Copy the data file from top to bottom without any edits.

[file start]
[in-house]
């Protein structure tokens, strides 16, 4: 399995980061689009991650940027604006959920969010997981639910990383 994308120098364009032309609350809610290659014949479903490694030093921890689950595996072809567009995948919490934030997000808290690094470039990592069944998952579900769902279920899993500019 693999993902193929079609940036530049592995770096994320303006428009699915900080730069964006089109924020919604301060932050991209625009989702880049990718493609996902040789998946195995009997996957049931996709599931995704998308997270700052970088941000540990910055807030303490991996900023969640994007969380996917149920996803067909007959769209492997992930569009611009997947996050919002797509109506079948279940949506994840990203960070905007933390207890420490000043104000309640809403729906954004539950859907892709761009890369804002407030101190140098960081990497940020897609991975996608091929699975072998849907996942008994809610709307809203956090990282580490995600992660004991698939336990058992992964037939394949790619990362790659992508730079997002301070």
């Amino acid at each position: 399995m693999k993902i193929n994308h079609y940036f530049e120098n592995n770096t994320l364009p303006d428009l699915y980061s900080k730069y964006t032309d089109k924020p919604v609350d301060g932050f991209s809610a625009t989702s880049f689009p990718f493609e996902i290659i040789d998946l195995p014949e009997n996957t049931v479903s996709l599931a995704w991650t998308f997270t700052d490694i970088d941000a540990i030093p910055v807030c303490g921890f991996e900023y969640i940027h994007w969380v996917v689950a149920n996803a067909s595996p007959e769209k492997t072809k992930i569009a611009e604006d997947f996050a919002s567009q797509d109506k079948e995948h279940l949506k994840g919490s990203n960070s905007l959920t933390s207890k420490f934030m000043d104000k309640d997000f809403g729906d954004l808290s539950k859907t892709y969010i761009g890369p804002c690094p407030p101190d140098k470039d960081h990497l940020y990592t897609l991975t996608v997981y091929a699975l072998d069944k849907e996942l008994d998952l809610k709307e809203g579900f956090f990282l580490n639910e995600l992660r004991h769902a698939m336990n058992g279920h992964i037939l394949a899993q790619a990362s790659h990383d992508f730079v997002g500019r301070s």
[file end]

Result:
[in-house]
């Protein structure tokens, strides 16, 4: 399995980061689009991650940027604006959920969010997981639910990383 994308120098364009032309609350809610290659014949479903490694030093921890689950595996072809567009995948919490934030997000808290690094470039990592069944998952579900769902279920899993500019 693999993902193929079609940036530049592995770096994320303006428009699915900080730069964006089109924020919604301060932050991209625009989702880049990718493609996902040789998946195995009997996957049931996709599931995704998308997270700052970088941000540990910055807030303490991996900023969640994007969380996917149920996803067909007959769209492997992930569009611009997947996050919002797509109506079948279940949506994840990203960070905007933390207890420490000043104000309640809403729906954004539950859907892709761009890369804002407030101190140098960081990497940020897609991975996608091929699975072998849907996942008994809610709307809203956090990282580490995600992660004991698939336990058992992964037939394949790619990362790659992508730079997002301070």
């Amino acid at each position: 399995m693999k993902i193929n994308h079609y940036f530049e120098n592995n770096t994320l364009p303006d428009l699915y980061s900080k730069y964006t032309d089109k924020p919604v609350d301060g932050f991209s809610a625009t989702s880049f689009p990718f493609e996902i290659i040789d998946l195995p014949e009997n996957t049931v479903s996709l599931a995704w991650t998308f997270t700052d490694i970088d941000a540990i030093p910055v807030c303490g921890f991996e900023y969640i940027h994007w969380v996917v689950a149920n996803a067909s595996p007959e769209k492997t072809k992930i569009a611009e604006d997947f996050a919002s567009q797509d109506k079948e995948h279940l949506k994840g919490s990203n960070s905007l959920t933390s207890k420490f934030m000043d104000k309640d997000f809403g729906d954004l808290s539950k859907t892709y969010i761009g890369p804002c690094p407030p101190d140098k470039d960081h990497l940020y990592t897609l991975t996608v997981y091929a699975l072998d069944k849907e996942l008994d998952l809610k709307e809203g579900f956090f990282l580490n639910e995600l992660r004991h769902a698939m336990n058992g279920h992964i037939l394949a899993q790619a990362s790659h990383d992508f730079v997002g500019r301070s």